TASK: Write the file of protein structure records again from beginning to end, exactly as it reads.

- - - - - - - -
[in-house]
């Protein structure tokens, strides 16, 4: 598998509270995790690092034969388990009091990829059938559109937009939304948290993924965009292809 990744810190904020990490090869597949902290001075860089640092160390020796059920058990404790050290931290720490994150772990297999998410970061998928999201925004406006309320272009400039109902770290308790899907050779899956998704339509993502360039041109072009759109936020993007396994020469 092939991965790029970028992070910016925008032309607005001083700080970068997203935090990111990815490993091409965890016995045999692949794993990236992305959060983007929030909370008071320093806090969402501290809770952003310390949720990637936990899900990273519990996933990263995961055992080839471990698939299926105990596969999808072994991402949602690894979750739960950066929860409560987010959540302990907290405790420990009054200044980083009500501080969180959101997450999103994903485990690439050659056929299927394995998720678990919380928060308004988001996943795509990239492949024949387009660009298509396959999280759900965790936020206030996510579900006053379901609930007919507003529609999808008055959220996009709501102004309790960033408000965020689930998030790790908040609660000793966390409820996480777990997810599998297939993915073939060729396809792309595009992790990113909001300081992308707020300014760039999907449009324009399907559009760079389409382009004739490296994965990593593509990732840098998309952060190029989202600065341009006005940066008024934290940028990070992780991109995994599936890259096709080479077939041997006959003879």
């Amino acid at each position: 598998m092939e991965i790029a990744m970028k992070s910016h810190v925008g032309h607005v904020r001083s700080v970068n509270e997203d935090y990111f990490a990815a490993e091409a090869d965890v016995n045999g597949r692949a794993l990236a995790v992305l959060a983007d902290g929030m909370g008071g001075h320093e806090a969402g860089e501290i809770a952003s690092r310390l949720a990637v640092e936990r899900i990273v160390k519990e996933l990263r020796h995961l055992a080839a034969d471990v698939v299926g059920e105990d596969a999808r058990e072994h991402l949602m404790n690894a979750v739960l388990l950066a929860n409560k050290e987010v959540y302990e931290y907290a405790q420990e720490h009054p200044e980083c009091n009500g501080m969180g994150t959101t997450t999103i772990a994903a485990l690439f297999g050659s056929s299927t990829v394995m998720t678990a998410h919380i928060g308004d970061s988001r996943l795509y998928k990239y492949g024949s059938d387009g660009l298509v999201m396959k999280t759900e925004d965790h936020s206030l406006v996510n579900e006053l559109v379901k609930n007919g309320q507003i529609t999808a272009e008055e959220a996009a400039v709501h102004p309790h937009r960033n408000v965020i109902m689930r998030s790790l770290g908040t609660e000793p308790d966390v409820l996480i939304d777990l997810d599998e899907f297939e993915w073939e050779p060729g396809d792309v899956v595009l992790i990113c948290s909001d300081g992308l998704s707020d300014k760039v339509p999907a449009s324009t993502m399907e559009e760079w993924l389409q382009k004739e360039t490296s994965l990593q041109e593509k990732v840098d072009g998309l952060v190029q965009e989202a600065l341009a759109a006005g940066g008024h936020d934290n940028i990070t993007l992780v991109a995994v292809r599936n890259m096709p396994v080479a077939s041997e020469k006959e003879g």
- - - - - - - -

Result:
[in-house]
């Protein structure tokens, strides 16, 4: 598998509270995790690092034969388990009091990829059938559109937009939304948290993924965009292809 990744810190904020990490090869597949902290001075860089640092160390020796059920058990404790050290931290720490994150772990297999998410970061998928999201925004406006309320272009400039109902770290308790899907050779899956998704339509993502360039041109072009759109936020993007396994020469 092939991965790029970028992070910016925008032309607005001083700080970068997203935090990111990815490993091409965890016995045999692949794993990236992305959060983007929030909370008071320093806090969402501290809770952003310390949720990637936990899900990273519990996933990263995961055992080839471990698939299926105990596969999808072994991402949602690894979750739960950066929860409560987010959540302990907290405790420990009054200044980083009500501080969180959101997450999103994903485990690439050659056929299927394995998720678990919380928060308004988001996943795509990239492949024949387009660009298509396959999280759900965790936020206030996510579900006053379901609930007919507003529609999808008055959220996009709501102004309790960033408000965020689930998030790790908040609660000793966390409820996480777990997810599998297939993915073939060729396809792309595009992790990113909001300081992308707020300014760039999907449009324009399907559009760079389409382009004739490296994965990593593509990732840098998309952060190029989202600065341009006005940066008024934290940028990070992780991109995994599936890259096709080479077939041997006959003879």
């Amino acid at each position: 598998m092939e991965i790029a990744m970028k992070s910016h810190v925008g032309h607005v904020r001083s700080v970068n509270e997203d935090y990111f990490a990815a490993e091409a090869d965890v016995n045999g597949r692949a794993l990236a995790v992305l959060a983007d902290g929030m909370g008071g001075h320093e806090a969402g860089e501290i809770a952003s690092r310390l949720a990637v640092e936990r899900i990273v160390k519990e996933l990263r020796h995961l055992a080839a034969d471990v698939v299926g059920e105990d596969a999808r058990e072994h991402l949602m404790n690894a979750v739960l388990l950066a929860n409560k050290e987010v959540y302990e931290y907290a405790q420990e720490h009054p200044e980083c009091n009500g501080m969180g994150t959101t997450t999103i772990a994903a485990l690439f297999g050659s056929s299927t990829v394995m998720t678990a998410h919380i928060g308004d970061s988001r996943l795509y998928k990239y492949g024949s059938d387009g660009l298509v999201m396959k999280t759900e925004d965790h936020s206030l406006v996510n579900e006053l559109v379901k609930n007919g309320q507003i529609t999808a272009e008055e959220a996009a400039v709501h102004p309790h937009r960033n408000v965020i109902m689930r998030s790790l770290g908040t609660e000793p308790d966390v409820l996480i939304d777990l997810d599998e899907f297939e993915w073939e050779p060729g396809d792309v899956v595009l992790i990113c948290s909001d300081g992308l998704s707020d300014k760039v339509p999907a449009s324009t993502m399907e559009e760079w993924l389409q382009k004739e360039t490296s994965l990593q041109e593509k990732v840098d072009g998309l952060v190029q965009e989202a600065l341009a759109a006005g940066g008024h936020d934290n940028i990070t993007l992780v991109a995994v292809r599936n890259m096709p396994v080479a077939s041997e020469k006959e003879g």